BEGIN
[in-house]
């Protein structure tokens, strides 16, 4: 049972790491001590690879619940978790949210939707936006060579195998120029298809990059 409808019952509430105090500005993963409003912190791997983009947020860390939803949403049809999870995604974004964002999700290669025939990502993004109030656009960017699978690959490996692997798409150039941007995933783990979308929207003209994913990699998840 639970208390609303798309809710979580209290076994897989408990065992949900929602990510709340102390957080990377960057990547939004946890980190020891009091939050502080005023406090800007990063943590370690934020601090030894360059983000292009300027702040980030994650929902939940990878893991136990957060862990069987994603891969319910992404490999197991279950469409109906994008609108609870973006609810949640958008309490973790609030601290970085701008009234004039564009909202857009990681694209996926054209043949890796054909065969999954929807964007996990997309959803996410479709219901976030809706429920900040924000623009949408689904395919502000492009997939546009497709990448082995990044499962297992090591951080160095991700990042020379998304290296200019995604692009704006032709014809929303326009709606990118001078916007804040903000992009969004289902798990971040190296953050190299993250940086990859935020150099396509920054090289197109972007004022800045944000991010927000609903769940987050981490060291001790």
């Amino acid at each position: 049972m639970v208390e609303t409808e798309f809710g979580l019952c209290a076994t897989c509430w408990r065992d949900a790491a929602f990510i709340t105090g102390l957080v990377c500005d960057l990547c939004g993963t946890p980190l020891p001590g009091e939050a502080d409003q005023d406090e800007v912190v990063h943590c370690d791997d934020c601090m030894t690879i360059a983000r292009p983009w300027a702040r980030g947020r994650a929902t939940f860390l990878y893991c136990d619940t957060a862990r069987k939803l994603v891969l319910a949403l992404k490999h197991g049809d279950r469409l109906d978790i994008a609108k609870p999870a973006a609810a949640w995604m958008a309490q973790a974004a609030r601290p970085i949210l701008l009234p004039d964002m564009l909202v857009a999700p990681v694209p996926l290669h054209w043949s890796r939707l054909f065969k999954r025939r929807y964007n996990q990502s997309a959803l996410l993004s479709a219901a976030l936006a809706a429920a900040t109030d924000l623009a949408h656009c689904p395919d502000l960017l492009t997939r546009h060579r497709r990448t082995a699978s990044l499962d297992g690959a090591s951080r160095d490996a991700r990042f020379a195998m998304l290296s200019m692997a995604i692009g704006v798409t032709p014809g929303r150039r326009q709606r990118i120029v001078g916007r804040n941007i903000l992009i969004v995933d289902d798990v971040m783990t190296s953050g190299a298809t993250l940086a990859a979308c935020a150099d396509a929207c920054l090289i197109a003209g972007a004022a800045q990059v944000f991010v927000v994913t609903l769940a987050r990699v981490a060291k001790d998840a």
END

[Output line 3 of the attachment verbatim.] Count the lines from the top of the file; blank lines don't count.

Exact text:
């Amino acid at each position: 049972m639970v208390e609303t409808e798309f809710g979580l019952c209290a076994t897989c509430w408990r065992d949900a790491a929602f990510i709340t105090g102390l957080v990377c500005d960057l990547c939004g993963t946890p980190l020891p001590g009091e939050a502080d409003q005023d406090e800007v912190v990063h943590c370690d791997d934020c601090m030894t690879i360059a983000r292009p983009w300027a702040r980030g947020r994650a929902t939940f860390l990878y893991c136990d619940t957060a862990r069987k939803l994603v891969l319910a949403l992404k490999h197991g049809d279950r469409l109906d978790i994008a609108k609870p999870a973006a609810a949640w995604m958008a309490q973790a974004a609030r601290p970085i949210l701008l009234p004039d964002m564009l909202v857009a999700p990681v694209p996926l290669h054209w043949s890796r939707l054909f065969k999954r025939r929807y964007n996990q990502s997309a959803l996410l993004s479709a219901a976030l936006a809706a429920a900040t109030d924000l623009a949408h656009c689904p395919d502000l960017l492009t997939r546009h060579r497709r990448t082995a699978s990044l499962d297992g690959a090591s951080r160095d490996a991700r990042f020379a195998m998304l290296s200019m692997a995604i692009g704006v798409t032709p014809g929303r150039r326009q709606r990118i120029v001078g916007r804040n941007i903000l992009i969004v995933d289902d798990v971040m783990t190296s953050g190299a298809t993250l940086a990859a979308c935020a150099d396509a929207c920054l090289i197109a003209g972007a004022a800045q990059v944000f991010v927000v994913t609903l769940a987050r990699v981490a060291k001790d998840a």